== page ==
Learn how to pitch concisely and effectively, guided by a writer whose pitches have prompted bidding wars.
There are no available registration dates at this time.
Before a script or film can be sold, a buyer must be captivated and seduced into experiencing it. This often starts with one expertly crafted line. Sometimes all you get is a minute – or even thirty seconds – to convince the buyer that their time will not be wasted in reading your script or seeing your film.
Learning to effectively distill the essence of an idea also helps a writer or filmmaker in sharpening and focusing the work itself. Students will learn how to develop a compelling log-line, how to develop a 5, 10 or 15 minute pitch, how to take control of a room, what to leave out of your pitch, how to anchor the idea in the context of the marketplace so the buyer can see how it can be sold, how to use visual aids, how to do both verbal and written pitches. They will also get to hear successful pitches and analyze why they worked.
Participants will have the opportunity to craft and revise a five minute pitch and pitch it to an instructor with a deep experience of the pitching process. In a collegial atmosphere, students will get feedback on what works and what doesn’t. They will have the opportunity to refine and polish their pitch by the end of the workshop.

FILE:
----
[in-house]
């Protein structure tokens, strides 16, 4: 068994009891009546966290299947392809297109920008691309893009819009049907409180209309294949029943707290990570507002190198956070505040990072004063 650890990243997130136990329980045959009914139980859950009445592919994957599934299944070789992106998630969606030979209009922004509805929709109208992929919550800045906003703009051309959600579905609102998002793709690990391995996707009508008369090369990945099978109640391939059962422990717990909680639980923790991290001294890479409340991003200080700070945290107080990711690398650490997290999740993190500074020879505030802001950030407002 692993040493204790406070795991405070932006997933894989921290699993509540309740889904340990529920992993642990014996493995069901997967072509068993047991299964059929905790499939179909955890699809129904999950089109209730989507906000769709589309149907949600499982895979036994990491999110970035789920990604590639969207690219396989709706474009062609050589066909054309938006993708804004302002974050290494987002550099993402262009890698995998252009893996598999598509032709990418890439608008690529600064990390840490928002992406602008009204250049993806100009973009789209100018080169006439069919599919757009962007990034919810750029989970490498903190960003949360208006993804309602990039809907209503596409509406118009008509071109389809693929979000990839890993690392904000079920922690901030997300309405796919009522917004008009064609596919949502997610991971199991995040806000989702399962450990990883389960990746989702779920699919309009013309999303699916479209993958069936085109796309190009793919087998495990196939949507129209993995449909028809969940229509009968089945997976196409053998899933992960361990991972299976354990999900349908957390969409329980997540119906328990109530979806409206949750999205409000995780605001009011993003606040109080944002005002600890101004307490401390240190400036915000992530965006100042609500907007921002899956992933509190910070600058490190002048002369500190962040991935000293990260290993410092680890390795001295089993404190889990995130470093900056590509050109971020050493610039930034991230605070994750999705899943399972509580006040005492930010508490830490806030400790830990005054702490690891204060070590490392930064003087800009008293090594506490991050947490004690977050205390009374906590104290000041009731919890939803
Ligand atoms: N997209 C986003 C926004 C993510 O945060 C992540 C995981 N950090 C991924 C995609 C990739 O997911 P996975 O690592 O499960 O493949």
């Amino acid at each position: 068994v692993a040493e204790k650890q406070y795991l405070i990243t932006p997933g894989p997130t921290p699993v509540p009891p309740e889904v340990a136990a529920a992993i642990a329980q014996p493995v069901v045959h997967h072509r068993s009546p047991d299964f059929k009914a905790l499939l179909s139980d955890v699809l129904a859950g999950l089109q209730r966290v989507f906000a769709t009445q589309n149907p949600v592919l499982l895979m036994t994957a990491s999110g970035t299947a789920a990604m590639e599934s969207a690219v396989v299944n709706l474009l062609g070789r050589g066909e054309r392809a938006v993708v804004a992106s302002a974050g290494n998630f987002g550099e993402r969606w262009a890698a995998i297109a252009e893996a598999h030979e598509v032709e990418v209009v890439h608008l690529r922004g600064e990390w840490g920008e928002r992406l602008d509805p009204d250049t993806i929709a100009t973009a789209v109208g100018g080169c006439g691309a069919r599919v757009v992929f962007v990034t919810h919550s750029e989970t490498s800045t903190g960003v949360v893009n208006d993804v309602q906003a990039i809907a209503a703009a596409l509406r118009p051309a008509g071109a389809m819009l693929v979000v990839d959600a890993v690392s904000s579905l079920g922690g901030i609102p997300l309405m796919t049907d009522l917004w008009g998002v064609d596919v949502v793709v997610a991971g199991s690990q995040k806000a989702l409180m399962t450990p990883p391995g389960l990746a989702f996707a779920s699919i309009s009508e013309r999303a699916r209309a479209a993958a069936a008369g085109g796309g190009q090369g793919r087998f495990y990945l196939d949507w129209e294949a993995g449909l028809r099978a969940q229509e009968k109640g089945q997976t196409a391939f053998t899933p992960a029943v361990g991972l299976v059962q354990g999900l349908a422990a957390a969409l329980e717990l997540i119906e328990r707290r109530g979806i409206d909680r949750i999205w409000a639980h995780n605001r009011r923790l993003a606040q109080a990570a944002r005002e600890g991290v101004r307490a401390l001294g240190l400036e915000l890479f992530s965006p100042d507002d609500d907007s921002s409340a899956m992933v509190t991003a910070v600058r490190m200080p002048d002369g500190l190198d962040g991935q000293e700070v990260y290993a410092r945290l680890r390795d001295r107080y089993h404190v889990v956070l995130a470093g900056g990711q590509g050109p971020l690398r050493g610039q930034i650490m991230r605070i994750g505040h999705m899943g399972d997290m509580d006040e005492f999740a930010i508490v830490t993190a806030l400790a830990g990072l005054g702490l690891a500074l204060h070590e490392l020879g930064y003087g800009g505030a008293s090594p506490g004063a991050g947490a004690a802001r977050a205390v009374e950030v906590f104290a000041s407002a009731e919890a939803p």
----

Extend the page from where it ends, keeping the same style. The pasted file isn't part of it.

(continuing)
While our focus will be on pitching for film and TV, the dynamics explored will also resonate for writers, journalists, producers, directors and executives in different mediums where pitching is a necessary skill.
Lunch each day is included. Lodging is available on campus $75/night, private room & bath.
Instructor: Wayne Beach
Wayne Beach has written screenplays for Warner Bros., Twentieth Century Fox, Disney, Sony, TNT, Wolf Films, Village Roadshow Pictures, and other studios and networks. He has developed projects for the makers of Pirates of the Caribbean, The Matrix, The Great Gatsby, Law & Order, House, Chicago P.D., and Ocean’s Eleven. His students have gone on to write hit films and TV shows.